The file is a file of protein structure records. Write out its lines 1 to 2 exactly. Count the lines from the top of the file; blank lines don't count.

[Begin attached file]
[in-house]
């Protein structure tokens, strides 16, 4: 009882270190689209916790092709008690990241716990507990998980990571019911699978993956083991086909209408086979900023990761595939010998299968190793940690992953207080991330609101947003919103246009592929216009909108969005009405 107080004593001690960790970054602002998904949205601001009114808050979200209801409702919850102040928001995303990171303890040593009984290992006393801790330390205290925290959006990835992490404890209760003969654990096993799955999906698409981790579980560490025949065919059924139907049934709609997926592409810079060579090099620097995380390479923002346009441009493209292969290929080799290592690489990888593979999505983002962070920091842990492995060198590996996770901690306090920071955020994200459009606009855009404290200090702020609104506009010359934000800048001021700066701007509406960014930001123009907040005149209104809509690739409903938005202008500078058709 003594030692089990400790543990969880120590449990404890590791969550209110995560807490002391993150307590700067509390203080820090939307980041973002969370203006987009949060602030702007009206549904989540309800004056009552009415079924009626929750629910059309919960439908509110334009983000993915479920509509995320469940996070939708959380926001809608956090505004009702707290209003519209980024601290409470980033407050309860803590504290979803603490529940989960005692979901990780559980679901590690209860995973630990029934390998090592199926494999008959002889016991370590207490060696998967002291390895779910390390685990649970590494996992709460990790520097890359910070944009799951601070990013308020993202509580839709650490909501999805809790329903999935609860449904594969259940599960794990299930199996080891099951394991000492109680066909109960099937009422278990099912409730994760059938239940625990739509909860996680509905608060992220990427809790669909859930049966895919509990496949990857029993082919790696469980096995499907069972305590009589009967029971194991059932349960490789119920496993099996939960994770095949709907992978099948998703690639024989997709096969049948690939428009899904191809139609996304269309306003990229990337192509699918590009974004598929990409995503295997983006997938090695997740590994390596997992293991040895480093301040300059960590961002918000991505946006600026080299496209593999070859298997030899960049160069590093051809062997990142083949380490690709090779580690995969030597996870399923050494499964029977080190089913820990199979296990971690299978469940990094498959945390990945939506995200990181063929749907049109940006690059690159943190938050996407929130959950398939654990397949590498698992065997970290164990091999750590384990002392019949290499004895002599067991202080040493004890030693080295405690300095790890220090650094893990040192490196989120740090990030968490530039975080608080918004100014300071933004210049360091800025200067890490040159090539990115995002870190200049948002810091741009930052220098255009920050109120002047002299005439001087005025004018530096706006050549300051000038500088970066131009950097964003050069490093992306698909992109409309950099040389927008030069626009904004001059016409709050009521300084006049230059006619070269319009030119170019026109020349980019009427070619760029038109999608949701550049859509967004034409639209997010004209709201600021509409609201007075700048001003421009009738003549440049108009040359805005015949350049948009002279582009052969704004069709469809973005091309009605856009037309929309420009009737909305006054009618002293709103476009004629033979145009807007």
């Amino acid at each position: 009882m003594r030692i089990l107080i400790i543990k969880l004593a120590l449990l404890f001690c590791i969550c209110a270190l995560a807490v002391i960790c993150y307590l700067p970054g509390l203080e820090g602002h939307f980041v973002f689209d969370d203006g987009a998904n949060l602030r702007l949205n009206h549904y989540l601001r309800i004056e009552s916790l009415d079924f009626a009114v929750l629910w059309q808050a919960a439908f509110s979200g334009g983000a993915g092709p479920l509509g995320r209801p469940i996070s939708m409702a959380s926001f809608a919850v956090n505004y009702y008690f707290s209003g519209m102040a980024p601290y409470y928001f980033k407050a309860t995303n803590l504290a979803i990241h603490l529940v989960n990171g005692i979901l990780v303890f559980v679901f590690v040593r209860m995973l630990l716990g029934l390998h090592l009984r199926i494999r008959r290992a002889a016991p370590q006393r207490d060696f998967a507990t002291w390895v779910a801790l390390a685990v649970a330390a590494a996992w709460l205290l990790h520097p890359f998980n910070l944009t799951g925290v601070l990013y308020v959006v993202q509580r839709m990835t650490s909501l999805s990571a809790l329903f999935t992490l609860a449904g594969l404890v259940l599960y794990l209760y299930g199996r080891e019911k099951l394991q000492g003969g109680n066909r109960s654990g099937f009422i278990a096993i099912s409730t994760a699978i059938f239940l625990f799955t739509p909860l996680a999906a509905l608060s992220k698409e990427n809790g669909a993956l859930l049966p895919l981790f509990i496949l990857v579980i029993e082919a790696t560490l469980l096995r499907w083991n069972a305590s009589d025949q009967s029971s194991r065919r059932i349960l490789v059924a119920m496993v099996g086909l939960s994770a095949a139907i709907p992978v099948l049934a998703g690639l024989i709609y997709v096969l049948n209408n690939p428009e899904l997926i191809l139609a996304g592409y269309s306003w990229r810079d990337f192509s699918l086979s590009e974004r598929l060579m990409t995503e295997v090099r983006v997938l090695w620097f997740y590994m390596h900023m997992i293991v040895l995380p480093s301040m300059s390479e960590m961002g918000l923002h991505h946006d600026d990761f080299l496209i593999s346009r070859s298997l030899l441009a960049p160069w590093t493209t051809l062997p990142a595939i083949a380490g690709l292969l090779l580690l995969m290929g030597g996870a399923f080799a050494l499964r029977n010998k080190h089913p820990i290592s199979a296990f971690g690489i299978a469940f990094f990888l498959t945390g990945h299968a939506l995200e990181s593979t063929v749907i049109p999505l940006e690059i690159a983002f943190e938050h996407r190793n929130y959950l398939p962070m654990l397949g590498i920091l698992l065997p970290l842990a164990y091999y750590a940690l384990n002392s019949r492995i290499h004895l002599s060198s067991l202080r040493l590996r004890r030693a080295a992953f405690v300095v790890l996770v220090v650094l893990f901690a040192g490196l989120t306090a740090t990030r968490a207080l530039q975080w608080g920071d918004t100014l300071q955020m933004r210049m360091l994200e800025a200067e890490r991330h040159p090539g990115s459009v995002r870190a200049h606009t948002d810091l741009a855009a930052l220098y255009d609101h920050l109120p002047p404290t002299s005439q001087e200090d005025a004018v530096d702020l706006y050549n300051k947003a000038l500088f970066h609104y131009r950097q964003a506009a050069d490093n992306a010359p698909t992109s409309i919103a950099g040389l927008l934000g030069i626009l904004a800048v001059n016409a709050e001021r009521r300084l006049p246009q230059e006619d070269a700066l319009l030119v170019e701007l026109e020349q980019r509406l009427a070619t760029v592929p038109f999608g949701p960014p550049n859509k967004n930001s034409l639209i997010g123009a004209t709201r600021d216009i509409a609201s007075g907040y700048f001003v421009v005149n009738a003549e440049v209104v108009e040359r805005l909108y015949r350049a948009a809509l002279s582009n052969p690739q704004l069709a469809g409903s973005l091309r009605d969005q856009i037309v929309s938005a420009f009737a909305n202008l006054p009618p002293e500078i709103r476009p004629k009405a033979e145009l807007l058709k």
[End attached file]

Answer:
[in-house]
């Protein structure tokens, strides 16, 4: 009882270190689209916790092709008690990241716990507990998980990571019911699978993956083991086909209408086979900023990761595939010998299968190793940690992953207080991330609101947003919103246009592929216009909108969005009405 107080004593001690960790970054602002998904949205601001009114808050979200209801409702919850102040928001995303990171303890040593009984290992006393801790330390205290925290959006990835992490404890209760003969654990096993799955999906698409981790579980560490025949065919059924139907049934709609997926592409810079060579090099620097995380390479923002346009441009493209292969290929080799290592690489990888593979999505983002962070920091842990492995060198590996996770901690306090920071955020994200459009606009855009404290200090702020609104506009010359934000800048001021700066701007509406960014930001123009907040005149209104809509690739409903938005202008500078058709 003594030692089990400790543990969880120590449990404890590791969550209110995560807490002391993150307590700067509390203080820090939307980041973002969370203006987009949060602030702007009206549904989540309800004056009552009415079924009626929750629910059309919960439908509110334009983000993915479920509509995320469940996070939708959380926001809608956090505004009702707290209003519209980024601290409470980033407050309860803590504290979803603490529940989960005692979901990780559980679901590690209860995973630990029934390998090592199926494999008959002889016991370590207490060696998967002291390895779910390390685990649970590494996992709460990790520097890359910070944009799951601070990013308020993202509580839709650490909501999805809790329903999935609860449904594969259940599960794990299930199996080891099951394991000492109680066909109960099937009422278990099912409730994760059938239940625990739509909860996680509905608060992220990427809790669909859930049966895919509990496949990857029993082919790696469980096995499907069972305590009589009967029971194991059932349960490789119920496993099996939960994770095949709907992978099948998703690639024989997709096969049948690939428009899904191809139609996304269309306003990229990337192509699918590009974004598929990409995503295997983006997938090695997740590994390596997992293991040895480093301040300059960590961002918000991505946006600026080299496209593999070859298997030899960049160069590093051809062997990142083949380490690709090779580690995969030597996870399923050494499964029977080190089913820990199979296990971690299978469940990094498959945390990945939506995200990181063929749907049109940006690059690159943190938050996407929130959950398939654990397949590498698992065997970290164990091999750590384990002392019949290499004895002599067991202080040493004890030693080295405690300095790890220090650094893990040192490196989120740090990030968490530039975080608080918004100014300071933004210049360091800025200067890490040159090539990115995002870190200049948002810091741009930052220098255009920050109120002047002299005439001087005025004018530096706006050549300051000038500088970066131009950097964003050069490093992306698909992109409309950099040389927008030069626009904004001059016409709050009521300084006049230059006619070269319009030119170019026109020349980019009427070619760029038109999608949701550049859509967004034409639209997010004209709201600021509409609201007075700048001003421009009738003549440049108009040359805005015949350049948009002279582009052969704004069709469809973005091309009605856009037309929309420009009737909305006054009618002293709103476009004629033979145009807007």